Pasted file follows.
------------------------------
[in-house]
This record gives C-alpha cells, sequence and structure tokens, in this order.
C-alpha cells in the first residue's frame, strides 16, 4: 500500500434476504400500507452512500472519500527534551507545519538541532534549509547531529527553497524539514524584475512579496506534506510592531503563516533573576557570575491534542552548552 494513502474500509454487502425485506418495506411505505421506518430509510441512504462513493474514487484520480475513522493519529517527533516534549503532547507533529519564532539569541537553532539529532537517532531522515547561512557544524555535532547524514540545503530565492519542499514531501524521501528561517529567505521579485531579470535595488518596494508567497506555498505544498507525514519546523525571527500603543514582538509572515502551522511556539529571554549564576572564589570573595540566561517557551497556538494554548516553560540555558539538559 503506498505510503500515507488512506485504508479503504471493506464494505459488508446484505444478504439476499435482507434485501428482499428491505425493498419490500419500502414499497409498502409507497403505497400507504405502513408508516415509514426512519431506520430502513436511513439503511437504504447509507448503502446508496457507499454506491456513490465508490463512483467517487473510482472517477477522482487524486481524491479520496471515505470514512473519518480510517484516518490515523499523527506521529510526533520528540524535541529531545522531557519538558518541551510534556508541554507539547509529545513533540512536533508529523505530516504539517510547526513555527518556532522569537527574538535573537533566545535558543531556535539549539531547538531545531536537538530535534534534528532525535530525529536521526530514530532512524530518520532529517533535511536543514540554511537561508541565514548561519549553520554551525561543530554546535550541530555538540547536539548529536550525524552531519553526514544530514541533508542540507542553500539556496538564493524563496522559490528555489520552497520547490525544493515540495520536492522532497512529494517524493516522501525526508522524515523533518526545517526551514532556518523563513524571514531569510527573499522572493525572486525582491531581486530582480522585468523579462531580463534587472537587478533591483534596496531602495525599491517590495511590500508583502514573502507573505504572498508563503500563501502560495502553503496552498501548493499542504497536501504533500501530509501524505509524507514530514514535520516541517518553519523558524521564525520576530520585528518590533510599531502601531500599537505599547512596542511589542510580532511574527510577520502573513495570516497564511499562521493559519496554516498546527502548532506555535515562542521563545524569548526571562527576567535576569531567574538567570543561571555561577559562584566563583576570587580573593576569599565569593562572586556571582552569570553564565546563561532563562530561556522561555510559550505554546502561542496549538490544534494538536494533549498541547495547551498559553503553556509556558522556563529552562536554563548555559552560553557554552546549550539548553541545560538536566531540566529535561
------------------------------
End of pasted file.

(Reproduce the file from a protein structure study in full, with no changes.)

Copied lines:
[in-house]
This record gives C-alpha cells, sequence and structure tokens, in this order.
C-alpha cells in the first residue's frame, strides 16, 4: 500500500434476504400500507452512500472519500527534551507545519538541532534549509547531529527553497524539514524584475512579496506534506510592531503563516533573576557570575491534542552548552 494513502474500509454487502425485506418495506411505505421506518430509510441512504462513493474514487484520480475513522493519529517527533516534549503532547507533529519564532539569541537553532539529532537517532531522515547561512557544524555535532547524514540545503530565492519542499514531501524521501528561517529567505521579485531579470535595488518596494508567497506555498505544498507525514519546523525571527500603543514582538509572515502551522511556539529571554549564576572564589570573595540566561517557551497556538494554548516553560540555558539538559 503506498505510503500515507488512506485504508479503504471493506464494505459488508446484505444478504439476499435482507434485501428482499428491505425493498419490500419500502414499497409498502409507497403505497400507504405502513408508516415509514426512519431506520430502513436511513439503511437504504447509507448503502446508496457507499454506491456513490465508490463512483467517487473510482472517477477522482487524486481524491479520496471515505470514512473519518480510517484516518490515523499523527506521529510526533520528540524535541529531545522531557519538558518541551510534556508541554507539547509529545513533540512536533508529523505530516504539517510547526513555527518556532522569537527574538535573537533566545535558543531556535539549539531547538531545531536537538530535534534534528532525535530525529536521526530514530532512524530518520532529517533535511536543514540554511537561508541565514548561519549553520554551525561543530554546535550541530555538540547536539548529536550525524552531519553526514544530514541533508542540507542553500539556496538564493524563496522559490528555489520552497520547490525544493515540495520536492522532497512529494517524493516522501525526508522524515523533518526545517526551514532556518523563513524571514531569510527573499522572493525572486525582491531581486530582480522585468523579462531580463534587472537587478533591483534596496531602495525599491517590495511590500508583502514573502507573505504572498508563503500563501502560495502553503496552498501548493499542504497536501504533500501530509501524505509524507514530514514535520516541517518553519523558524521564525520576530520585528518590533510599531502601531500599537505599547512596542511589542510580532511574527510577520502573513495570516497564511499562521493559519496554516498546527502548532506555535515562542521563545524569548526571562527576567535576569531567574538567570543561571555561577559562584566563583576570587580573593576569599565569593562572586556571582552569570553564565546563561532563562530561556522561555510559550505554546502561542496549538490544534494538536494533549498541547495547551498559553503553556509556558522556563529552562536554563548555559552560553557554552546549550539548553541545560538536566531540566529535561